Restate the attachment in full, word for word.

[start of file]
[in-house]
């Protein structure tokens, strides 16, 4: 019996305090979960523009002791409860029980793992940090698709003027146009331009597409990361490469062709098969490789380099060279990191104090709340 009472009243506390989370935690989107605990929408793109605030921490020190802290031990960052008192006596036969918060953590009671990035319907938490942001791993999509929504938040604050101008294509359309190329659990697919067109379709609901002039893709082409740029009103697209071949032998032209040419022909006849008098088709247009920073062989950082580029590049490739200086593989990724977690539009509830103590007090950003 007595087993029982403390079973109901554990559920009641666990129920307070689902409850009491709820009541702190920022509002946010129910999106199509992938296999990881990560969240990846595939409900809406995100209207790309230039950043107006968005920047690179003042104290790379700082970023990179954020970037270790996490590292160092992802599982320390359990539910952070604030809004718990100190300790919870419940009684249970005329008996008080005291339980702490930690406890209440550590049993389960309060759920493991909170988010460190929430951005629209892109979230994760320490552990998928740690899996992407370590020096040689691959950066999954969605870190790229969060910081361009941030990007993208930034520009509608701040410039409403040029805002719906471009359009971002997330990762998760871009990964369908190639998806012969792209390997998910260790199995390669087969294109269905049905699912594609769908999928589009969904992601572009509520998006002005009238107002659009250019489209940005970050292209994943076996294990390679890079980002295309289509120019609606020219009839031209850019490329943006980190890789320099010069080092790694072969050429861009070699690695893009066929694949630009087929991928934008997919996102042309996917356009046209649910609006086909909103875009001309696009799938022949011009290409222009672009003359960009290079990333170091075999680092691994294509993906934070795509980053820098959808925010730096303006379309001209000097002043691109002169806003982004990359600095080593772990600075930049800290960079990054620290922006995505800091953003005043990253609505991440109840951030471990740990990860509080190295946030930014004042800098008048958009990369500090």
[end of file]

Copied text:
[in-house]
């Protein structure tokens, strides 16, 4: 019996305090979960523009002791409860029980793992940090698709003027146009331009597409990361490469062709098969490789380099060279990191104090709340 009472009243506390989370935690989107605990929408793109605030921490020190802290031990960052008192006596036969918060953590009671990035319907938490942001791993999509929504938040604050101008294509359309190329659990697919067109379709609901002039893709082409740029009103697209071949032998032209040419022909006849008098088709247009920073062989950082580029590049490739200086593989990724977690539009509830103590007090950003 007595087993029982403390079973109901554990559920009641666990129920307070689902409850009491709820009541702190920022509002946010129910999106199509992938296999990881990560969240990846595939409900809406995100209207790309230039950043107006968005920047690179003042104290790379700082970023990179954020970037270790996490590292160092992802599982320390359990539910952070604030809004718990100190300790919870419940009684249970005329008996008080005291339980702490930690406890209440550590049993389960309060759920493991909170988010460190929430951005629209892109979230994760320490552990998928740690899996992407370590020096040689691959950066999954969605870190790229969060910081361009941030990007993208930034520009509608701040410039409403040029805002719906471009359009971002997330990762998760871009990964369908190639998806012969792209390997998910260790199995390669087969294109269905049905699912594609769908999928589009969904992601572009509520998006002005009238107002659009250019489209940005970050292209994943076996294990390679890079980002295309289509120019609606020219009839031209850019490329943006980190890789320099010069080092790694072969050429861009070699690695893009066929694949630009087929991928934008997919996102042309996917356009046209649910609006086909909103875009001309696009799938022949011009290409222009672009003359960009290079990333170091075999680092691994294509993906934070795509980053820098959808925010730096303006379309001209000097002043691109002169806003982004990359600095080593772990600075930049800290960079990054620290922006995505800091953003005043990253609505991440109840951030471990740990990860509080190295946030930014004042800098008048958009990369500090």